As per the Academy, the “sovereignty of the now — and of each other” governs Love In Exile: “Together, Aftab, Iyer and Ismaily seem to slow time; the sound of tracks like To Remain/To Return, Eyes of the Endless and Sharabi is capacious but never diffused, abstract but never aimless.”

The Rolling Stone’s Brenna Ehrlich describes Love In Exile as “more akin to visiting some sort of beautiful, strange sonic landscape made from strings, keys, and breath.” It features tracks that go well past the 10-minute mark and is a “masterclass in space,” suggested that not every second is packed with layers of sound and production. “Instead, the musicians trade off and dart around one another like ‘a school of fish,’ as Aftab describes it.”


A post shared by Arooj Aftab (@aroojaftab)

As per The Guardian, the album sees Aftab “balancing her melismatic voice between entirely percussion-less, almost ambient soundscapes.” It adds that each of the album’s seven compositions build “undulating textures as if establishing an onstage atmosphere. It is ultimately the sound of a trio playing in gentle harmony.”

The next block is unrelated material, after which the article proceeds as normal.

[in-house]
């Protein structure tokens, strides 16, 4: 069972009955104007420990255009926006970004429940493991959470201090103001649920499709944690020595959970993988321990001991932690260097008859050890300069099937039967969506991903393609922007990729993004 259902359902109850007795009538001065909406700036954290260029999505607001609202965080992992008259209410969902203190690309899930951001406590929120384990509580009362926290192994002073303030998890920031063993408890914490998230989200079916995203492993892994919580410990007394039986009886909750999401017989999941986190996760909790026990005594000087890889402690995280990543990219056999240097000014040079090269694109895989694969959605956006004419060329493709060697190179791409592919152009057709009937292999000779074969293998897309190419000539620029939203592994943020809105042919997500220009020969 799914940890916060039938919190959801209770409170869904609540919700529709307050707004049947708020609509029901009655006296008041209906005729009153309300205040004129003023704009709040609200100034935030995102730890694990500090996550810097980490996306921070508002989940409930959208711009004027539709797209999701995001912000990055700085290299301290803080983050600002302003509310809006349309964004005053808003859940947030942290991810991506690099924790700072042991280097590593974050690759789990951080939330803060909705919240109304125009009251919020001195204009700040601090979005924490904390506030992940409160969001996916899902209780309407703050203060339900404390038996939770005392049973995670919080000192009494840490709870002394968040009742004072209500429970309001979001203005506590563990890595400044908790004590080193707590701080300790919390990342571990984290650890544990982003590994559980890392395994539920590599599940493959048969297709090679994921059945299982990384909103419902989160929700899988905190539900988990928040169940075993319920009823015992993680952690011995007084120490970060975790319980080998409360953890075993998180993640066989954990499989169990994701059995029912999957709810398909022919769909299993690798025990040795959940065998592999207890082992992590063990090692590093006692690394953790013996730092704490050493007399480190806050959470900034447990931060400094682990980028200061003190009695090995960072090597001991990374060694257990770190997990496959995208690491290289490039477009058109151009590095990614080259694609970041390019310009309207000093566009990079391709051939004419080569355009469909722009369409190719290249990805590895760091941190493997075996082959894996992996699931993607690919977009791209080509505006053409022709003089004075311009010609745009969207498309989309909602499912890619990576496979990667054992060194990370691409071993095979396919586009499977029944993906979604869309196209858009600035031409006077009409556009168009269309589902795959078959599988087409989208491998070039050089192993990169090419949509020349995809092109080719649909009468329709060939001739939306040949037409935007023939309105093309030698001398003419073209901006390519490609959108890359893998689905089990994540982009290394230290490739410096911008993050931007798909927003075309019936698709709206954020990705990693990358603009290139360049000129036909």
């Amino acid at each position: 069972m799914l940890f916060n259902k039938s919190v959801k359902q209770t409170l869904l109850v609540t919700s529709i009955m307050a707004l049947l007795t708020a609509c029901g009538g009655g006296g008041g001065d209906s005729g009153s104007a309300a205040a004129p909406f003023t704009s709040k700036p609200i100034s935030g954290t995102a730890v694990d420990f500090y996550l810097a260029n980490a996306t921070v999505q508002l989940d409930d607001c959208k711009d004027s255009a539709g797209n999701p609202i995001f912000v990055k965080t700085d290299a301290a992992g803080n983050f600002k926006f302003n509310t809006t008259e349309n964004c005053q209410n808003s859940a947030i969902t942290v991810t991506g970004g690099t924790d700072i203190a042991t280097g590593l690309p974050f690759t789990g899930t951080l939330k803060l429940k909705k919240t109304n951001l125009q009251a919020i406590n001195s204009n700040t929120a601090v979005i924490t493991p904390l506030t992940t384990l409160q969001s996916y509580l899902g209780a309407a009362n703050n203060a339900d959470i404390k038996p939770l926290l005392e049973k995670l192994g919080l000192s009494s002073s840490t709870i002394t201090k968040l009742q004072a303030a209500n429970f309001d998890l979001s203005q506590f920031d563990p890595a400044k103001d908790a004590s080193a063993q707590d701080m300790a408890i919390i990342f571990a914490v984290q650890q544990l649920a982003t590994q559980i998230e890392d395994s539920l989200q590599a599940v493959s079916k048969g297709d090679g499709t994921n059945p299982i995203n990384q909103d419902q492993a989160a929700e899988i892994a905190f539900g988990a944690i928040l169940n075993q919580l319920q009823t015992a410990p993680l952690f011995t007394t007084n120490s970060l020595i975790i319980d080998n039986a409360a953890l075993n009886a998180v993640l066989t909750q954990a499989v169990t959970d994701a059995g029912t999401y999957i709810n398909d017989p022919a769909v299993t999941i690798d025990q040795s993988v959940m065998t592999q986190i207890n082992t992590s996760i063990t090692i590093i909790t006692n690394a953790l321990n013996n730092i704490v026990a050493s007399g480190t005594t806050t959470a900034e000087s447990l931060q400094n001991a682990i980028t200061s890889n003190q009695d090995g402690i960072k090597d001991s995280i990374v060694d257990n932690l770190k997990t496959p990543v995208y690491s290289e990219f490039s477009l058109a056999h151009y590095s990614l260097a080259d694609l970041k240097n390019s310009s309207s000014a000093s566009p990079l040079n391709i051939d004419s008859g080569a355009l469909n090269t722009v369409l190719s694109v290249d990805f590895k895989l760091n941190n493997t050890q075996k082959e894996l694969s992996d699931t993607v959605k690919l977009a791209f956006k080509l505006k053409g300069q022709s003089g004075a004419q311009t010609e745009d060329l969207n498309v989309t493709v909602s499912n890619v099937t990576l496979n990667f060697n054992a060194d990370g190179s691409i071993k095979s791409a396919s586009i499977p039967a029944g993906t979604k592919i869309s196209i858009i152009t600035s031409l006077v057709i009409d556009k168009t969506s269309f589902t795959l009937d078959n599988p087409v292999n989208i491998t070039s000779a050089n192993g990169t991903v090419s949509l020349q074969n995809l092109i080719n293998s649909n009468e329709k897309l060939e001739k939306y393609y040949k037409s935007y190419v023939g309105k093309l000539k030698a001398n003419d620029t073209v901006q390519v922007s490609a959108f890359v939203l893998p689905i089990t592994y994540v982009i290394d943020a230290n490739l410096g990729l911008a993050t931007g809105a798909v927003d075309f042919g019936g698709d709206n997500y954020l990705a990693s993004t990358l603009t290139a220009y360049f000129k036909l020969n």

Aftab frequently described Love In Exile as "ethereal," as per the Academy, and recalled how it came into being “I met Vijay at Merkin Hall in New York. I was invited to play a set before his set. He was doing this special collab. I knew Vijay and his music from before, and I had always been like, ‘Wow, this guy, he is amazing.’ So, meeting him, I was a little intimidated. May not intimidated, but definitely like, ‘Oh s—, it's Vijay.’ But we did a little collab that night — just an improv thing — and it felt really great. I was so surprised that it was so easy and so beautiful and so musical. You don't expect that just happening, you know? You have to work hard to find that sort of musical collaborator. And Shahzad, I had been [asked] lots here and there in New York, ‘Hey, do you know Shahzad?’”